On January 4, 2014, the East Jerusalem newspaper Al-Quds revealed the content of a conversation between Palestinian Authority Chairman Mahmoud Abbas and U.S. Secretary of State John Kerry, which dealt with the Palestinian motion at the UN Security Council. According to the newspaper, when Kerry despaired of convincing Abbas to desist from his move, he threatened him with the words: “You will lose the Authority, you will lose the two-state solution, and you will lose yourself.”
Yet Abbas, for his part, is not prepared to surrender, and the message he conveys to the Palestinians and the countries of the world is that the Palestinians have nothing to lose, and that he will maintain his strategy whatever its outcomes.
Muhammad Ashtiyeh, a member of the Fatah Executive Committee and one of Abbas’ closest associates, defined the new strategy.
In an interview to the Al Jazeera network on January 4, Ashtiyeh said:
The Palestinian Authority knows that its cause is just, that all the cards in the Palestinians’ hands are winning cards from a legal standpoint, and the Palestinians are now moving to a strategy of internationalization of the conflict with Israel, but it will not win real success if it is not accompanied by a nonviolent popular intifada. [emphasis added]
Concurrently, Abbas is threatening to dismantle the Palestinian Authority and hand over its keys to Israel, which will then have to deal with the situation in the territories by itself.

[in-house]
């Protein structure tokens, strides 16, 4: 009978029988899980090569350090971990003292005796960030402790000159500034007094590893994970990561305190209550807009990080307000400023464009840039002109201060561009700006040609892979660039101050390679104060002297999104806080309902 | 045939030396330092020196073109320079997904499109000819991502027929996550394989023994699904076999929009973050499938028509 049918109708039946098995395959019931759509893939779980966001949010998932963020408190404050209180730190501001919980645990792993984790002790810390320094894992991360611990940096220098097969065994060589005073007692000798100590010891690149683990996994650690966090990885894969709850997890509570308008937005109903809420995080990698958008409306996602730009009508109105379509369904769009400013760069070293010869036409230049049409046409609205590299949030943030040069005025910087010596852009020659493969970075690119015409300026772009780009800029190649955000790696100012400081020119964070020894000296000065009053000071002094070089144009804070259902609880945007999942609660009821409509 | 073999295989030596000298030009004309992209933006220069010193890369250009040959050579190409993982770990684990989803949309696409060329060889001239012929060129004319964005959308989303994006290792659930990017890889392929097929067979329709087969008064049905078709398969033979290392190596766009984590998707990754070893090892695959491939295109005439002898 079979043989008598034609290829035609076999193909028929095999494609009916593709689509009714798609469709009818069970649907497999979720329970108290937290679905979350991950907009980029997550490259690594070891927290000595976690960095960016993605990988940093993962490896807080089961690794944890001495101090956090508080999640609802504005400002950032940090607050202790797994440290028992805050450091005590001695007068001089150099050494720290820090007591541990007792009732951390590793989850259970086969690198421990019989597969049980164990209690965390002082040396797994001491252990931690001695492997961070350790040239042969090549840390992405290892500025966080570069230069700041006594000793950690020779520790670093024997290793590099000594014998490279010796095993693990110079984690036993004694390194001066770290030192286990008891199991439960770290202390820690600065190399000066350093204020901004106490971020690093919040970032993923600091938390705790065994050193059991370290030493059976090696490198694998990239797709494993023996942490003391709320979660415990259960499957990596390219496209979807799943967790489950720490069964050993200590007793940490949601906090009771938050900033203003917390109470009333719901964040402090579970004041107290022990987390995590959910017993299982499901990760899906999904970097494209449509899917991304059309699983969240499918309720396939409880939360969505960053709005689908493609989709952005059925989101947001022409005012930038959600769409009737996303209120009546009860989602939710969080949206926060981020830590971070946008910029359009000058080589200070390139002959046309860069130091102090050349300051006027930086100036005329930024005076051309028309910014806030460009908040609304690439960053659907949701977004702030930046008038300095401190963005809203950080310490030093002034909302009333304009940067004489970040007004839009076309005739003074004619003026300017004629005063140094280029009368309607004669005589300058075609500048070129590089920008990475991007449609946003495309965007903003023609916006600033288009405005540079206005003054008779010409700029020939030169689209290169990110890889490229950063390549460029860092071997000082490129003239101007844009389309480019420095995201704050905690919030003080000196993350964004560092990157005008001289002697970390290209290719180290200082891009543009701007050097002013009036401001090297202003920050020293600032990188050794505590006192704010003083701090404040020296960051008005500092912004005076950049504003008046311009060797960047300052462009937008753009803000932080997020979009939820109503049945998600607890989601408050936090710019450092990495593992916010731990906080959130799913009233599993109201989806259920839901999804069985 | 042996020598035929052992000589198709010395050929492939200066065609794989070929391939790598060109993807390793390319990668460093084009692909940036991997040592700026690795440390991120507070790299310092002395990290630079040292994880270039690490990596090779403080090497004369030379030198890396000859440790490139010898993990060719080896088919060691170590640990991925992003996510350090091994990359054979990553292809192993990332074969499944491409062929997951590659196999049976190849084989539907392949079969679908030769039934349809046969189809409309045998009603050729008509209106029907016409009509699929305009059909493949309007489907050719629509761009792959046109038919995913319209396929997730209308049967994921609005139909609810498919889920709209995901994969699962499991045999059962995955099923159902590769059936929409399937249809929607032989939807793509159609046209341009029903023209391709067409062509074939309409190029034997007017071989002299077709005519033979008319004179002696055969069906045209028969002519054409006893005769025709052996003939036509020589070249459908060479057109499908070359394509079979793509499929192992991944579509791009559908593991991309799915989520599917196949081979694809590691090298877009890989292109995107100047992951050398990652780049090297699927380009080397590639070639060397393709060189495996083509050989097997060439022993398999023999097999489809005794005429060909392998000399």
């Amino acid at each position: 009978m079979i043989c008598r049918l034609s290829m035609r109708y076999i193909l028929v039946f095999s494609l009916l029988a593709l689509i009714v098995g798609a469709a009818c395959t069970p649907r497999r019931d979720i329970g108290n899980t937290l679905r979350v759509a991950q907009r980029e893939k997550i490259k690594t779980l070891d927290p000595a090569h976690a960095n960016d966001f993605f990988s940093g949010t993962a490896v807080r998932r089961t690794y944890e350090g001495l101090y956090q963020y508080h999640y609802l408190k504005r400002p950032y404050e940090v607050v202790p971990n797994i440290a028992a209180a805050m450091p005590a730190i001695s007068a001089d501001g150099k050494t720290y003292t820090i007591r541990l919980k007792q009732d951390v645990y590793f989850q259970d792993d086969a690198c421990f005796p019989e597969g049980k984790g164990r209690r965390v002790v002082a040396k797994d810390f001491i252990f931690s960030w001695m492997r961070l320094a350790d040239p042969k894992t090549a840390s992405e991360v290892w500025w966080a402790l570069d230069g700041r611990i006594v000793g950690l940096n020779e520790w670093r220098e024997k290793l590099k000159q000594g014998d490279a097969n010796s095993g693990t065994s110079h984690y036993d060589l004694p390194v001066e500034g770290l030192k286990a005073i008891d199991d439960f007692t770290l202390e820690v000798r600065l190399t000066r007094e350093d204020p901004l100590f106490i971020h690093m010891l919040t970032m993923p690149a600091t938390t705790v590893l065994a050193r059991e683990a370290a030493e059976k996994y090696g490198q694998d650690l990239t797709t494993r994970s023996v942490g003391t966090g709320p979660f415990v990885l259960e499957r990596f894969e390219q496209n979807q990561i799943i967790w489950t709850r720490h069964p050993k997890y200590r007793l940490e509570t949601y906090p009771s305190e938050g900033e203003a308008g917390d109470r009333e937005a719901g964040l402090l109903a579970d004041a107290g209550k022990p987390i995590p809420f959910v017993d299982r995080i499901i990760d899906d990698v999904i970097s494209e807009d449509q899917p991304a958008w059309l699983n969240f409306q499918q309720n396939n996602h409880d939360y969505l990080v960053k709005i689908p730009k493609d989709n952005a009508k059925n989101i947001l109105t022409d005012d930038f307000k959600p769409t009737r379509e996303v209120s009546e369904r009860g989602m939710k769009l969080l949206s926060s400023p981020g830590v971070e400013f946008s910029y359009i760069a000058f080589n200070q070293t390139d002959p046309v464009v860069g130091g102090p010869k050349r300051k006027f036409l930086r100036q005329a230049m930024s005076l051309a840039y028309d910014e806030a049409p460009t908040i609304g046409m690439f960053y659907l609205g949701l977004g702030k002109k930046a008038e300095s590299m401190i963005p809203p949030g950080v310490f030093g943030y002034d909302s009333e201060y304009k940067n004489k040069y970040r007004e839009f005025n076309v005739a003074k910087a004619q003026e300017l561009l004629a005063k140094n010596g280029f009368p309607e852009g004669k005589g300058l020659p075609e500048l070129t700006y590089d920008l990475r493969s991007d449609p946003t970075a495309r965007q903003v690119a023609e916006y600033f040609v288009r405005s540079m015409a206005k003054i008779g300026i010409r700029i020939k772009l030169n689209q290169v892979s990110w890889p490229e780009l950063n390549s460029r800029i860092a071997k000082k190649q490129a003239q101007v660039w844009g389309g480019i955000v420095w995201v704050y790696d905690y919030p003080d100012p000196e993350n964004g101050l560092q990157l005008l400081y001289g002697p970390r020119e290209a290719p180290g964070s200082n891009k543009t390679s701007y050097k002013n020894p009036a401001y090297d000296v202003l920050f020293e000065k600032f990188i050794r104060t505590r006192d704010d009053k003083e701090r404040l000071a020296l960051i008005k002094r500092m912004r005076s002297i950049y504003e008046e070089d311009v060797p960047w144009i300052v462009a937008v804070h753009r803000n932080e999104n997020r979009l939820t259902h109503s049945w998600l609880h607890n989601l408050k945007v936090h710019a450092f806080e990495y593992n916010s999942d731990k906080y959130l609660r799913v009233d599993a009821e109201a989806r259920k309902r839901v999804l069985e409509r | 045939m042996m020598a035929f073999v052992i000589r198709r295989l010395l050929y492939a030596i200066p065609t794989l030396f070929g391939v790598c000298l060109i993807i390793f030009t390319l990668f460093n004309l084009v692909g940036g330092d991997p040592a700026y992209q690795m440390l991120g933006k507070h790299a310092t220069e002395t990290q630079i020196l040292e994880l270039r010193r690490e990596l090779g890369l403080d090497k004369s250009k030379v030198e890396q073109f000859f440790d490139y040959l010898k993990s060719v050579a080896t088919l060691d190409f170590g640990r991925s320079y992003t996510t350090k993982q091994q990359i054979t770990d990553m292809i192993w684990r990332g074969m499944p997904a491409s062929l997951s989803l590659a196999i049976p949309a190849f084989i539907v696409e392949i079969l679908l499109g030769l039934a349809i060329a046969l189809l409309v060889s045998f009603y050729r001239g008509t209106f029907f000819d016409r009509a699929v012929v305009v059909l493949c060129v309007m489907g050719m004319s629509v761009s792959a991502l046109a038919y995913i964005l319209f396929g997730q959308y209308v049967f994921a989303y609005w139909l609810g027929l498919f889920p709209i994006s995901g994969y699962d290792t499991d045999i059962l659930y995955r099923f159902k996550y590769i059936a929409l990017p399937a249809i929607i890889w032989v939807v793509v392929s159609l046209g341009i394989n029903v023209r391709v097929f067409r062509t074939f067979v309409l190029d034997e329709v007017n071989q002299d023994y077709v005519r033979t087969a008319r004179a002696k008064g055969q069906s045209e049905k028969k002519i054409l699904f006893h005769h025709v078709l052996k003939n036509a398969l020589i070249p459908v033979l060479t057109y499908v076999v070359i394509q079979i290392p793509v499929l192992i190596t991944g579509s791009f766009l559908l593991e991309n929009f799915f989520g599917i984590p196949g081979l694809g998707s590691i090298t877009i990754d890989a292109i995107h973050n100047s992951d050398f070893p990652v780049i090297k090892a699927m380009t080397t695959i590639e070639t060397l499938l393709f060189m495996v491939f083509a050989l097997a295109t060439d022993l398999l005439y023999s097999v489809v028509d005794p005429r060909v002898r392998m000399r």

According to Fatah sources, in recent days Abbas has conveyed messages in this vein to several Arab states.
In his statements Abbas expresses great self-confidence and no fear of the sanctions the Israeli government imposed on him by withholding NIS 400 million of the tax revenues Israel collects for the Authority. He also shows no fear of the possibility that the United States will end its annual aid to the PA.
Senior PA officials say the money Israel is withholding is not a “gift” but rather money that belongs to the Palestinians, and therefore Israel is committing “official thievery.”
The Palestinian message emerged clearly in an editorial published on January 4 in Al-Quds under the headline “Pressure Will Not Solve Any Problem but Rather Will Lead to an Explosion.”
The editorial ends with the words: “They are wrong if they think we will submit to their pressures and that we will be an Authority without authority; all these pressures will lead to an explosion in different forms.”
The Palestinians demand that the Arab states provide them with an economic safety net amounting to $100 million in aid per month, as was promised to them in earlier summit conferences, so they can withstand Israel’s sanctions and also, possibly, future U.S. sanctions.
They likewise demand that the Arab states, especially those that are members of the anti-Islamic State coalition, pressure the United States to moderate its policy toward the PA.
The Palestinians’ expectations of the Arab states are not high. Their experience with them is negative, as evidenced by the fact that most of the money for the rehabilitation of the Gaza Strip promised at the donors’ conference in Cairo, to the tune of $5.5 billion, has yet to arrive.